She had tears in her eyes as I tried to reassure her that I wasn’t saying no just to be mean,
“Honey, I don’t think I could give you that hair cut. I’m pretty sure I would mess it up and you’d wind up with a haircut you don’t really want.”
“But, but, it’s easy. I just want you to shave here, and here.” She said, pointing to the sides of her head.
“I completely understand, love. I just think we should take you to my hairdresser instead. Would you like me to make you an appointment?”
She nodded sullenly, still not happy with the compromise.
“It’s my hair and I can do whatever I want with it, Mama.” She was telling me, as though she thought that I was telling her that she couldn’t have the cut she wanted.
“That’s right. It is your hair, and you can do whatever you want with it. I’m just not comfortable being the one to give you that cut. You need someone who can do it properly.” I explained as I pulled her up into my arms.
She nodded, “I’m the boss of my body, right?”
“Indeed you are.”
When I was a little girl, especially because I was a girl, there were many limitations placed on me. I couldn’t wear anything above the knee. I couldn’t wear sleeveless shirts. Makeup was off limits. I wasn’t allowed to participate in certain activities because the outfits were “immodest” — dance for instance. Then there was my hair. It was always cut the way my parents deemed appropriate and ladylike. When I wanted to start experimenting with color, it turned into a battle. At some point, my parents relented, and I was finally allowed to use henna, but only specific colors that my mother approved.
My hair was part of my rebellion in many ways. I was never attached to it the way some of my female and even male friends were. Perhaps it was because I wasn’t aware that it was part of my body and therefore didn’t belong to anyone else. I wasn’t taught that I was the boss of my own body. When I began to develop full, logical doubts about Mormonism, I began to look for ways to express myself, my uniqueness, and the fact that I was taking back my body. My body became the canvas in many ways. When it came to my hair, I began to use permanent dye. I went for blacks, and reds, and even deep purples, nothing too out there, because it was still a risky business for me to assert my bodily autonomy in this fashion. Then I decided to cut it all off. I wanted spiky, short hair. And I did it.
I was subjected to comments from family and supposed friends about how I was a boy. How I looked like a “dyke”. How it made my face look fatter, how it was the wrong cut for my face. Sometimes, the comments hurt, but mostly, I felt pretty stoked that I had done something so bold and brave. It didn’t even matter if I liked the cut — it was just hair after all — I had made a choice for myself, one that didn’t necessarily fall in line with all of the rules I’d been told I must obey as a girl.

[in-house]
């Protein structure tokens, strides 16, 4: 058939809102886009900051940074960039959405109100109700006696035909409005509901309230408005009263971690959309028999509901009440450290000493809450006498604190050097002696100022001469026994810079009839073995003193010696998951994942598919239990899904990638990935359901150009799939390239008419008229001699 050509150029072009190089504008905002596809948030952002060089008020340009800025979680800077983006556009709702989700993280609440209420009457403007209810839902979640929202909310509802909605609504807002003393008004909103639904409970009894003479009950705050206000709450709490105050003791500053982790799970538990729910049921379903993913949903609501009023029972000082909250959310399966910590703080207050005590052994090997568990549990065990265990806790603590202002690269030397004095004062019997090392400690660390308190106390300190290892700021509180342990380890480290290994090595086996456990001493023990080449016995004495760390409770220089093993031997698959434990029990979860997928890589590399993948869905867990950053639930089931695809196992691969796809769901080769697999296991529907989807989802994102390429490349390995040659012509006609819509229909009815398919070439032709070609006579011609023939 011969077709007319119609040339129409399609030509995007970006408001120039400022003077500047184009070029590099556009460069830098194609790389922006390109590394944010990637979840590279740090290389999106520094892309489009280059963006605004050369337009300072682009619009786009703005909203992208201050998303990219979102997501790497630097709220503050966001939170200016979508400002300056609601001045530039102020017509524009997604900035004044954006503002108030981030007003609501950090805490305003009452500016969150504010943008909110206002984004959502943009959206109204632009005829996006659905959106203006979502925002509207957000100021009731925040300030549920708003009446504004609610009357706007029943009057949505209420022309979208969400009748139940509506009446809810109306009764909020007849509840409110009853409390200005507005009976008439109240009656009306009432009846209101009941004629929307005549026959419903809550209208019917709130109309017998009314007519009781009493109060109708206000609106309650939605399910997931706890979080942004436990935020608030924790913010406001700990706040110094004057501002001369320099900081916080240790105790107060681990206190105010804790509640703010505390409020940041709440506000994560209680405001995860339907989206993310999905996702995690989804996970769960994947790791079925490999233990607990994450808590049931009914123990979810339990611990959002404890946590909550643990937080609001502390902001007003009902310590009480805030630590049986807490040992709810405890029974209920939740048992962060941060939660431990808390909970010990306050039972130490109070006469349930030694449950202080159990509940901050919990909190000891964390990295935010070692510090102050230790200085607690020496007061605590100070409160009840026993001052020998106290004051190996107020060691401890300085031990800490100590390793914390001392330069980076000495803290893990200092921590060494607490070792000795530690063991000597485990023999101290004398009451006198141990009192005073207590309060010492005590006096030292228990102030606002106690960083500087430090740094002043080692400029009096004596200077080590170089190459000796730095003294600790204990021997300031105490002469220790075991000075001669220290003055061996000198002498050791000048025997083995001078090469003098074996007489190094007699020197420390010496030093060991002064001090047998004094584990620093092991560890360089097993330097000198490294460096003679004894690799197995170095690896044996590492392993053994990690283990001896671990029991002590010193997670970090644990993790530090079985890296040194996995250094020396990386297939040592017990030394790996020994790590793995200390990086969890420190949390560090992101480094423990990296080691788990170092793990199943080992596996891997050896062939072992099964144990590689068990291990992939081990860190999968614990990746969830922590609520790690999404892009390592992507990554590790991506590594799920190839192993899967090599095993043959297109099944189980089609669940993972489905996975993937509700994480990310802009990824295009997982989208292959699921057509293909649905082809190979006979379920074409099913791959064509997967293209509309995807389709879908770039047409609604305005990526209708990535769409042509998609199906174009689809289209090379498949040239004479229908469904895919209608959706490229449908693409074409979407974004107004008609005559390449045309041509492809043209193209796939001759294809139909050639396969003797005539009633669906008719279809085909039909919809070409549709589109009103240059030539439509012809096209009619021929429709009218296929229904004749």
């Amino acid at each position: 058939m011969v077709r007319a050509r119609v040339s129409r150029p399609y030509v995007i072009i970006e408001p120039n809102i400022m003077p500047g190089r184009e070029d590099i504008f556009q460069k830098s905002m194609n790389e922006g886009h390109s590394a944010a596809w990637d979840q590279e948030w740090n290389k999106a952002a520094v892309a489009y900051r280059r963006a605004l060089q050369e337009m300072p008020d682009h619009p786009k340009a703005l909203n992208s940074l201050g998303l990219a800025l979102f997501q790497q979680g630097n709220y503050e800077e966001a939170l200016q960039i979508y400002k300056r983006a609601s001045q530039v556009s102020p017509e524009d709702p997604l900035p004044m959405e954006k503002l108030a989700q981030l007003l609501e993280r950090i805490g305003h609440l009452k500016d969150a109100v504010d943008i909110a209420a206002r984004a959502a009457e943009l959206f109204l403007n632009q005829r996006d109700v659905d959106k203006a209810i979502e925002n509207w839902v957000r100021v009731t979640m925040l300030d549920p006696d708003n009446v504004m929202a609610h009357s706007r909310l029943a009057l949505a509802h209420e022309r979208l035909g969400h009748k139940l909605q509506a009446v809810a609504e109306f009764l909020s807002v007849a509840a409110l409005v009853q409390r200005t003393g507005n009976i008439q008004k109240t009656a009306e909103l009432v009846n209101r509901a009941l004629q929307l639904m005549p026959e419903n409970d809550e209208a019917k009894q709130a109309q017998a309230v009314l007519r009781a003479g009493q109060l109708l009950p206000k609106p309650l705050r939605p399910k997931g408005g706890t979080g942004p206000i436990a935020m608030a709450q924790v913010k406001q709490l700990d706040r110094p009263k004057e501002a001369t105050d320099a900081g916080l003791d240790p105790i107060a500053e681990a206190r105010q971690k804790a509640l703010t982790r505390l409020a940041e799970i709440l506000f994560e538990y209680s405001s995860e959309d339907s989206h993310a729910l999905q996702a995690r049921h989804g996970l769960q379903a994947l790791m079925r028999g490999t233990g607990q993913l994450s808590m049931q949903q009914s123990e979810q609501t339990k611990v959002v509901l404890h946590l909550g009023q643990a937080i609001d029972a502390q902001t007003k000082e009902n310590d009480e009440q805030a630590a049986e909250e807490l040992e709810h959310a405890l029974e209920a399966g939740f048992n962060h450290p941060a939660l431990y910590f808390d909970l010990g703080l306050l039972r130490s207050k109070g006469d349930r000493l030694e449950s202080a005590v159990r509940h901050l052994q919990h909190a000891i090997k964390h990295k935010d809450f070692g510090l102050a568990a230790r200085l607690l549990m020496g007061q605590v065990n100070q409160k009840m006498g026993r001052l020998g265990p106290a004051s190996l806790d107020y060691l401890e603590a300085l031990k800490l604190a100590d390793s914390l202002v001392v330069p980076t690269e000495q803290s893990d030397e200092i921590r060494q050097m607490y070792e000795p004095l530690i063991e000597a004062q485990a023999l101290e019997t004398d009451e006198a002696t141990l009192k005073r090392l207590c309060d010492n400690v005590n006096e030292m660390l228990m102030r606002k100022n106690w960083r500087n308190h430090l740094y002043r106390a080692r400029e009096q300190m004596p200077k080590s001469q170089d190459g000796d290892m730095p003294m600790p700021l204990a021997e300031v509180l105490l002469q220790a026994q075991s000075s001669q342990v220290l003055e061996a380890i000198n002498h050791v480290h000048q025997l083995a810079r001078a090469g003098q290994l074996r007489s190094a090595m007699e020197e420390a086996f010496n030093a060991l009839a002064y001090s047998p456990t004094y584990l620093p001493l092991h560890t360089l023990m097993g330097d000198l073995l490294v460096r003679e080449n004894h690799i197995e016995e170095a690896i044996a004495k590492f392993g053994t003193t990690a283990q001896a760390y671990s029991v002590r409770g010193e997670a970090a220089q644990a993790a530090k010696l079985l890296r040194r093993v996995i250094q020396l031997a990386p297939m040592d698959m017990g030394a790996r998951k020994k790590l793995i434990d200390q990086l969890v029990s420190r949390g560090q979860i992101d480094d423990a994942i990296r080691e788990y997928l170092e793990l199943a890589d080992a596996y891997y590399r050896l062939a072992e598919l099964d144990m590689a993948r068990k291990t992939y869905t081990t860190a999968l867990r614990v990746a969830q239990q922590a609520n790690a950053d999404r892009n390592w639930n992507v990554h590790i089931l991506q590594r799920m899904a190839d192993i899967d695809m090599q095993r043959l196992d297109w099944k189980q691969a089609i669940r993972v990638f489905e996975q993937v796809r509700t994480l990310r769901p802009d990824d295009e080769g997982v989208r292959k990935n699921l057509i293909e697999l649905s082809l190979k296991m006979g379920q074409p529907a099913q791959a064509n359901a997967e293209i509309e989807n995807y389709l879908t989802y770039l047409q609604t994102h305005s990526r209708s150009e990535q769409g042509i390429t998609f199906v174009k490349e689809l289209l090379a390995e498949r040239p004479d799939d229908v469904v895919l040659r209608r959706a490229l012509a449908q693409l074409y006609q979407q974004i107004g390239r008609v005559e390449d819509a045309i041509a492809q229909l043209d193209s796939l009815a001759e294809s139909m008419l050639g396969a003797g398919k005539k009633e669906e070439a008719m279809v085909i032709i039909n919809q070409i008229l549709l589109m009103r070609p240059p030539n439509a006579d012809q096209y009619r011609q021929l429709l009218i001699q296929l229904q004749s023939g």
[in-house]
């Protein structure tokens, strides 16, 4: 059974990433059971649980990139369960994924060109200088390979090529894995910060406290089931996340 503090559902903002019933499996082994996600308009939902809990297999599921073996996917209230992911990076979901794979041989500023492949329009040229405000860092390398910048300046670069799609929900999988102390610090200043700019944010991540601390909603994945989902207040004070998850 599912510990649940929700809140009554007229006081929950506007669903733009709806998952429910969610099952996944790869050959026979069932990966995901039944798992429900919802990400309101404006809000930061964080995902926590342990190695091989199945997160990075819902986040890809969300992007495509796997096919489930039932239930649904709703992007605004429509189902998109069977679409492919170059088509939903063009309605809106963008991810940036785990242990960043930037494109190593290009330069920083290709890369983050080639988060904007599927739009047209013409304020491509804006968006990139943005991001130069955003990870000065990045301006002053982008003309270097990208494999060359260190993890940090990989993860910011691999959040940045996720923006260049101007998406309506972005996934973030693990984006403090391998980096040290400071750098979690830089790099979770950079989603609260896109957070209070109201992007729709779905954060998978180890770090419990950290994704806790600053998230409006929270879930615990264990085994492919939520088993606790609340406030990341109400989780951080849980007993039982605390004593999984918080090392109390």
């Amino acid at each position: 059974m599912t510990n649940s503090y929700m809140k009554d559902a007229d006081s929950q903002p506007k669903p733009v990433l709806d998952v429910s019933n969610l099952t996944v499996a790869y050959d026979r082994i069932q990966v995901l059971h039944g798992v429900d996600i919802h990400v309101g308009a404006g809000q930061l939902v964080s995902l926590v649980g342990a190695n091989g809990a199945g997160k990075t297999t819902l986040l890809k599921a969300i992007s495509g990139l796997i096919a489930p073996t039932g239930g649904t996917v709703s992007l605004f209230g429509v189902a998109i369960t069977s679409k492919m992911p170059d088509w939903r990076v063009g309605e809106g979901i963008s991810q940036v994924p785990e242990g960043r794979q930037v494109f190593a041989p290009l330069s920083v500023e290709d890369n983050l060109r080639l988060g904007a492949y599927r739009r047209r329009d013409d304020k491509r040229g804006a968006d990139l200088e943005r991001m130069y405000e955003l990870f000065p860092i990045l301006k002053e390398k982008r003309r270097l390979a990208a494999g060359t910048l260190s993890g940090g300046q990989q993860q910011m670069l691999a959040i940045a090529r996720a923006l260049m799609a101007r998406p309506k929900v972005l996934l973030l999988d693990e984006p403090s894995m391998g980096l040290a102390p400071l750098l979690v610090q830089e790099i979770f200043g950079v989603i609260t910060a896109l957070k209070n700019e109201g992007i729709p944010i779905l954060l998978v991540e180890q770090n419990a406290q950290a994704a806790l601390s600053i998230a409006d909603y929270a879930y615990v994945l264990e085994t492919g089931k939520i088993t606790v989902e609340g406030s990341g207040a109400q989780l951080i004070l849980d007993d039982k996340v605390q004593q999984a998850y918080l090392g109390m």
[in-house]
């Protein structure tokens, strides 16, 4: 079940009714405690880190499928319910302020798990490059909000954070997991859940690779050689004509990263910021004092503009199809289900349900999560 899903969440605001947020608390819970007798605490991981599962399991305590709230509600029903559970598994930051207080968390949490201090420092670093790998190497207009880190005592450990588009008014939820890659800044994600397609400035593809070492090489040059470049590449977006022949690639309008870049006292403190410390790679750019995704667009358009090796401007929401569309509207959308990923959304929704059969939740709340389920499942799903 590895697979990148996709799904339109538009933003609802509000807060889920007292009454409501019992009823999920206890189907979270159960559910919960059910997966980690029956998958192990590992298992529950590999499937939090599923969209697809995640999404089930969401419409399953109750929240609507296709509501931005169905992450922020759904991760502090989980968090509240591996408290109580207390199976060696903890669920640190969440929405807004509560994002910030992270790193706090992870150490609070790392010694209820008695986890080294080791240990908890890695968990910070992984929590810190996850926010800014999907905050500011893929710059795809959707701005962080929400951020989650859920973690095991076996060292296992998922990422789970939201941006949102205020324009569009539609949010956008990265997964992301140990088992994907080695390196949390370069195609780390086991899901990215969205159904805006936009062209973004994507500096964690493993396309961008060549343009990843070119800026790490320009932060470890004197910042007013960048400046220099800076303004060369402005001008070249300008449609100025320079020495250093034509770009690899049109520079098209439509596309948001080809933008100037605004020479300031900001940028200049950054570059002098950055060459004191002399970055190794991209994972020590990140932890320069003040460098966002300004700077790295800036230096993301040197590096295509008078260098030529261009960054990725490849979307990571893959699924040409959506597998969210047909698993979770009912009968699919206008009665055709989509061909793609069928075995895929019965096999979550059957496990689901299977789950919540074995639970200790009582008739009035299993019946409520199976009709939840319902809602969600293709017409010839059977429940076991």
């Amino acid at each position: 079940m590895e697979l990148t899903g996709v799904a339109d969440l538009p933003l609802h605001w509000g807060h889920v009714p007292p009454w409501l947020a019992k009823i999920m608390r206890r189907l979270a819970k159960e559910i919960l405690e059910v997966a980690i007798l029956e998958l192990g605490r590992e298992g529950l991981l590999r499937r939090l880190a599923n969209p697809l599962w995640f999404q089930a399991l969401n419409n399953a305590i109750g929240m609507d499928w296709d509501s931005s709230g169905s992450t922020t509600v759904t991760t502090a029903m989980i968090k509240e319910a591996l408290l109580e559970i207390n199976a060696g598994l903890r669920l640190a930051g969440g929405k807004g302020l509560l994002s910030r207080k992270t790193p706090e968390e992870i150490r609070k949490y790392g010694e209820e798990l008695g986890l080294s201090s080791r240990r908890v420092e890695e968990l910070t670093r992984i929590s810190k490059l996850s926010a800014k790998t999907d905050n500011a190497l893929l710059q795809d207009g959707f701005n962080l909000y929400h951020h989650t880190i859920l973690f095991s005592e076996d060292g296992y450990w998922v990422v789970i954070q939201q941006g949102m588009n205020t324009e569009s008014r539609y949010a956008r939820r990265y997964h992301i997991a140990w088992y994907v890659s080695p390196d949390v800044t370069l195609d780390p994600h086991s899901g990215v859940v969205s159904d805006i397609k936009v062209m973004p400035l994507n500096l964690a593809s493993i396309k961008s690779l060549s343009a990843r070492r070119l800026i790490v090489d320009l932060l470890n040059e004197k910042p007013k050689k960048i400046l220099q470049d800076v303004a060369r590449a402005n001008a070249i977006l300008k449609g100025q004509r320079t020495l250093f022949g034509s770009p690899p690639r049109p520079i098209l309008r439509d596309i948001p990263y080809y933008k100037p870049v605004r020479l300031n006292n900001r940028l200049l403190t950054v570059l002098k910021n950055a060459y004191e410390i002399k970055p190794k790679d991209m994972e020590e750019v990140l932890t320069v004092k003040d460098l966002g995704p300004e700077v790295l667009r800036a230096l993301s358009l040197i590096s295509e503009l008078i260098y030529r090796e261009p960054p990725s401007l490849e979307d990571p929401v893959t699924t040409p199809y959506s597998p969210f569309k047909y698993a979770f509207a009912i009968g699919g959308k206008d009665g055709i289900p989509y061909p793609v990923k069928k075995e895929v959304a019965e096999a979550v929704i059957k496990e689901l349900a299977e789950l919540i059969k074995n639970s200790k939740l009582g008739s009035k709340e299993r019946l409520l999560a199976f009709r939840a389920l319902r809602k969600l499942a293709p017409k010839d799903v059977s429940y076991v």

10 years later, I still feel exactly as I did as a teenager. It’s still just hair. I’ve since cut it short again, I’ve dyed it a variety of colors on purpose and accidentally. Every time, even when I wound up with splotchy pink hair that was supposed to be a beautiful purple, I didn’t really mind. I was just happy that I was in a place where I could make these decisions, even if they didn’t always work out the way I’d planned.
What I’d failed to realize that in taking back my hair, I was saying without saying it, “This is my body and my life. I get to make the choices, even if they don’t make sense. Even if you wouldn’t make them for me. Even if they don’t fall into the expectations you’ve set out for me. Because it’s not up to you. ”
Isn’t that just the very crux of feminism itself?
After a week of Pinteresting with my daughter, I was both floored by her creativity and excited for her to get her hair cut. We talked about dyes, about how long it takes to grow, what she’d to wear in her dance class to keep it out of her face, and the cuts I’ve had over the years. I made the appointment as I promised, and we walked in together. At the last minute, she’d opted not to shave the side of her head, saying that she just wanted it shorter. She sat up in the chair, making silly faces at herself in the mirror when the stylist turned to me and asked,
“So, Danielle, what are we doing today?”
I smiled, “It’s her hair, she knows what she wants.” The stylist turned to my daughter and asked her the same question, adding, “Oh, you are my favorite type of clients.” With great confidence, my daughter explained the cut, the length and offered to have me show her pictures from that “pinning thing” on my phone. Then, they got to work, as I sat and watched the long strands of her golden hair fall to the floor.
When she was finished, she declared, “Oh, this is exactly what I wanted.” Because it was exactly what she wanted, and while I would have loved for her to keep her long hair, it wasn’t my choice to make, because it’s not my body.
I know it’s just hair, but it’s the smallest way I can think to teach her, right now, that she is fully in charge of her body. It was a lesson I didn’t get to learn until I was much older, one that I think every person deserves to know right from the start.
She looks a billion years older now, I swear. Especially when she proudly boasts to anyone who will listen, “I cut my hair because I’m the boss of my body.”
Yes, my love, you sure are.